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My Most Embarrasing Moment
By James D. Cummins
In 1956 I was working as chief electrician on the Grace Lines steamship, SS Santa Juana. We stopped at the little Nicaraguan port called "San Juan del Sur". The small town sat right on the beach, with high cliffs behind it, so it couldn't expand beyond its single street. There was only a small pier for the launches, so the Santa Juana anchored in the little bay. The bay was so small I could see the whole harbor from the ship.
I could see a beautiful white sand beach around the bay and beyond the little town, with someone swimming there. The white sand of the beach and the blue of the water, disturbed in places by large boulders on shore and in the water, made a beautiful picture. The rocks, their shadows, the sloping depth of the beach, the clear blue sky above, all worked together to paint a varying canvas of blue and white that no artist could create.
Some of the crew who were off watch went ashore on the launch, then walked through town to the beach. It was close enough that I could recognize the crewmen from the ship. After I got off work I went ashore with one of the watch engineers and one of the sailors.
We went around to the beach, left our clothes on a large rock at the water's edge, and went in swimming. The other men in the crew, who had been there for a while, soon left to find a cervesa in town. That left only the three late-comers, who were enjoying the refreshing warm waters. Suddenly, I heard the engineer yell out, and I looked back at the beach just in time to see a man running away with our clothes. The man quickly disappeared into the brush along the shore. We rushed back to the beach, to discover our shoes still there, probably because the man ran away when he heard the engineer's yell.
We put on our shoes and looked around for the thief for a few minutes. But there were too many places for concealment, and too many paths to follow through the brush along the shore. I didn't think it was so bad losing my clothes, as I had only five dollars in my wallet, but there were many papers that would have to be replaced, especially my seaman's document and driver's license.
The engineer cautioned that there might be bandits waiting in the brush with machetes. We gave up the chase and started walking back through town to where the launch docked. It was Saturday, so the streets were full of campesinos who had come into town for their weekly shopping and amusements. The many bystanders stopped to look, and to laugh openly at the plight of these "Gringos estupidos". They all seemed to know that we had lost our clothes, and had to walk down the single main street in our bathing suits.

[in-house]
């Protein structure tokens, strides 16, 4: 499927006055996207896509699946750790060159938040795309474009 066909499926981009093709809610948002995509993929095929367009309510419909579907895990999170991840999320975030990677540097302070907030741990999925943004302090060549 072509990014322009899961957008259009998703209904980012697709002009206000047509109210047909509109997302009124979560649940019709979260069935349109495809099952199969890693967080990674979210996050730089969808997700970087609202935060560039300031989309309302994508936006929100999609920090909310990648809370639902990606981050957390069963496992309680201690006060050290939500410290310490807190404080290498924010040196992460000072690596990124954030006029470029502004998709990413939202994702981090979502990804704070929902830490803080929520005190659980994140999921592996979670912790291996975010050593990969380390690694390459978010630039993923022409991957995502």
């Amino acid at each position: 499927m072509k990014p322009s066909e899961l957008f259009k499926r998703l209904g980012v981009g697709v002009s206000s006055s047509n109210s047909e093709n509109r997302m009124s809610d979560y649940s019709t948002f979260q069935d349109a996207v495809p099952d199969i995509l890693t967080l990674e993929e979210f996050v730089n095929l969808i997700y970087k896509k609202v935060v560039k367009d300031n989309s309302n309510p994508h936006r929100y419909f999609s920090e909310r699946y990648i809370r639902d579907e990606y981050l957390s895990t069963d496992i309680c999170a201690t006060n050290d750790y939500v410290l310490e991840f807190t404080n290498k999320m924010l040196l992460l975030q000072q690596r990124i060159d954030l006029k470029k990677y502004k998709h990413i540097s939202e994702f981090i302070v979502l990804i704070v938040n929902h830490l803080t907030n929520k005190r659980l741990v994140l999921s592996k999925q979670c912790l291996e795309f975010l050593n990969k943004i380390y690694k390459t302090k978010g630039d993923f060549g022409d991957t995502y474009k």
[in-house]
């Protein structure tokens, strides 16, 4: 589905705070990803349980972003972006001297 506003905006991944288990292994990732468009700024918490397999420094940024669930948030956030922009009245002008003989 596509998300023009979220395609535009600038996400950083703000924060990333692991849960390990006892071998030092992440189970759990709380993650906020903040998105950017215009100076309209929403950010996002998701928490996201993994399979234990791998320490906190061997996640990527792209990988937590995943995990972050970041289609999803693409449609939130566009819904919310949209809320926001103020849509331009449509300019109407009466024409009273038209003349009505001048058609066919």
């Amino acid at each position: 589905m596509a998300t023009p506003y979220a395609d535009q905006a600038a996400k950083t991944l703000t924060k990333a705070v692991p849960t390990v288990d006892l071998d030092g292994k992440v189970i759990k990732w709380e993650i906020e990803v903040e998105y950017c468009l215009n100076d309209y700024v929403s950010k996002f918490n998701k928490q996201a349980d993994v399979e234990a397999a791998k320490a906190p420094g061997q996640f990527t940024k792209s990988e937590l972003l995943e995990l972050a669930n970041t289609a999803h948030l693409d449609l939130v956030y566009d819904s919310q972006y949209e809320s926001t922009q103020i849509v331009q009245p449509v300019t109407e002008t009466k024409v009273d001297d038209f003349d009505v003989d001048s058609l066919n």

I thought of the Senior Day parade I ran away from in high-school. I was scheduled to be dressed up as "Lonesome Polecat", which would have exposed for all the town to see, the large brown birth mark covering my lower right leg. In those "Jim Crow" days, I kept my brown leg covered to avoid the hazing of my classmates, and the possible suspicions of ignorant "rednecks" that I wasn't pure white. I waited for that fateful day with a lot of anguish. I knew the time was fast approaching, but not the specific date.
Then one day it happened, and I watched for an opportunity to escape. I tried to just walk away casually, but the senior assigned to catch me was there immediately, and led me to the restroom where the victims were being prepared. Fortunately for me, there were more juniors than seniors that year. My captor had to go and get a second victim, leaving me standing alone for a minute. I casually walked out, went down to the basement, and strolled out the back door. I went to a gully that came up to the rear of the school yard. I plunged down the slope into the gully, and made my way down to the bay. From there I walked along the bay shore to another large gully that ran in-land for a mile or two. I followed the gully to its source and went home from there. I escaped the ignomity of being paraded through the streets of Eastshore then, but it seems you can't really escape your fate. It will catch up with you later when you least expect it.
I was even more embarrassed when we got to the launch, and the three pretty teenage missionary girls were waiting aboard for their parents. I was especially embarrassed because of the large brown birthmark, so I went toward the bow of the launch and sat down where they couldn't see my leg. They talked about it among themselves in Spanish, assuming I didn't understand the language, but it was clear they understood my embarrassment. Why was I surprised that they seemed to be sympathetic to my plight, in this, my most embarrassing moment?